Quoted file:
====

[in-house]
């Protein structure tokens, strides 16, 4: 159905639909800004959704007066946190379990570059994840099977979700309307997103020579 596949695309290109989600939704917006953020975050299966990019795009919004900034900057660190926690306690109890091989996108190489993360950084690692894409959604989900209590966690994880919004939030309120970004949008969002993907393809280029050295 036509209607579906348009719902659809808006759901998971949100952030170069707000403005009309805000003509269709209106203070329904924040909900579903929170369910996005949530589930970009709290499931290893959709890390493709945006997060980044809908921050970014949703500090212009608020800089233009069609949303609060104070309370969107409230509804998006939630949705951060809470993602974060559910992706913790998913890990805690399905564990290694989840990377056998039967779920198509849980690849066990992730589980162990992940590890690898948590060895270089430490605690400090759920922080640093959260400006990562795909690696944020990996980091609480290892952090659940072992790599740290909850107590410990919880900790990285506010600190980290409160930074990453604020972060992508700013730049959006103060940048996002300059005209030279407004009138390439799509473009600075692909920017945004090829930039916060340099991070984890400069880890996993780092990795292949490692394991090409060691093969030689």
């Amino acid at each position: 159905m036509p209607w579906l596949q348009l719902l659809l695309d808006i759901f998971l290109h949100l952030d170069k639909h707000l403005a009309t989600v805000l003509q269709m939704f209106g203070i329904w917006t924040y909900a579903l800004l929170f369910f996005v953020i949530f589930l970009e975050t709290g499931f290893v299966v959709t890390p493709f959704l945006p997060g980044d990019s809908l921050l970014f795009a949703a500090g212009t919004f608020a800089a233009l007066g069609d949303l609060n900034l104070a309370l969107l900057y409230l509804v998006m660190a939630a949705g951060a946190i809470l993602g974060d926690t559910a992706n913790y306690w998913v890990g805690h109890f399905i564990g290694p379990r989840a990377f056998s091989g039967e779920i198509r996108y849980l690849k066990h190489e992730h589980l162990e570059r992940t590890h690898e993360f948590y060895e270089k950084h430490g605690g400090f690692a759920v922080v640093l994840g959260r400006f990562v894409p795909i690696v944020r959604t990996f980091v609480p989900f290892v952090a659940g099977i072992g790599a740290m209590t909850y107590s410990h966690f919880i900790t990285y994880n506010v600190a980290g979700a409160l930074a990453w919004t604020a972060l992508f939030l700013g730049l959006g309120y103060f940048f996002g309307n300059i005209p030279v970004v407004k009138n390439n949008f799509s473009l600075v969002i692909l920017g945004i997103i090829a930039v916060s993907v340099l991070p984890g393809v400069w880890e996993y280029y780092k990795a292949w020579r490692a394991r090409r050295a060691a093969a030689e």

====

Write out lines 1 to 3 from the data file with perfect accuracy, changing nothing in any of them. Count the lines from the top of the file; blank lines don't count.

[in-house]
């Protein structure tokens, strides 16, 4: 159905639909800004959704007066946190379990570059994840099977979700309307997103020579 596949695309290109989600939704917006953020975050299966990019795009919004900034900057660190926690306690109890091989996108190489993360950084690692894409959604989900209590966690994880919004939030309120970004949008969002993907393809280029050295 036509209607579906348009719902659809808006759901998971949100952030170069707000403005009309805000003509269709209106203070329904924040909900579903929170369910996005949530589930970009709290499931290893959709890390493709945006997060980044809908921050970014949703500090212009608020800089233009069609949303609060104070309370969107409230509804998006939630949705951060809470993602974060559910992706913790998913890990805690399905564990290694989840990377056998039967779920198509849980690849066990992730589980162990992940590890690898948590060895270089430490605690400090759920922080640093959260400006990562795909690696944020990996980091609480290892952090659940072992790599740290909850107590410990919880900790990285506010600190980290409160930074990453604020972060992508700013730049959006103060940048996002300059005209030279407004009138390439799509473009600075692909920017945004090829930039916060340099991070984890400069880890996993780092990795292949490692394991090409060691093969030689």
């Amino acid at each position: 159905m036509p209607w579906l596949q348009l719902l659809l695309d808006i759901f998971l290109h949100l952030d170069k639909h707000l403005a009309t989600v805000l003509q269709m939704f209106g203070i329904w917006t924040y909900a579903l800004l929170f369910f996005v953020i949530f589930l970009e975050t709290g499931f290893v299966v959709t890390p493709f959704l945006p997060g980044d990019s809908l921050l970014f795009a949703a500090g212009t919004f608020a800089a233009l007066g069609d949303l609060n900034l104070a309370l969107l900057y409230l509804v998006m660190a939630a949705g951060a946190i809470l993602g974060d926690t559910a992706n913790y306690w998913v890990g805690h109890f399905i564990g290694p379990r989840a990377f056998s091989g039967e779920i198509r996108y849980l690849k066990h190489e992730h589980l162990e570059r992940t590890h690898e993360f948590y060895e270089k950084h430490g605690g400090f690692a759920v922080v640093l994840g959260r400006f990562v894409p795909i690696v944020r959604t990996f980091v609480p989900f290892v952090a659940g099977i072992g790599a740290m209590t909850y107590s410990h966690f919880i900790t990285y994880n506010v600190a980290g979700a409160l930074a990453w919004t604020a972060l992508f939030l700013g730049l959006g309120y103060f940048f996002g309307n300059i005209p030279v970004v407004k009138n390439n949008f799509s473009l600075v969002i692909l920017g945004i997103i090829a930039v916060s993907v340099l991070p984890g393809v400069w880890e996993y280029y780092k990795a292949w020579r490692a394991r090409r050295a060691a093969a030689e």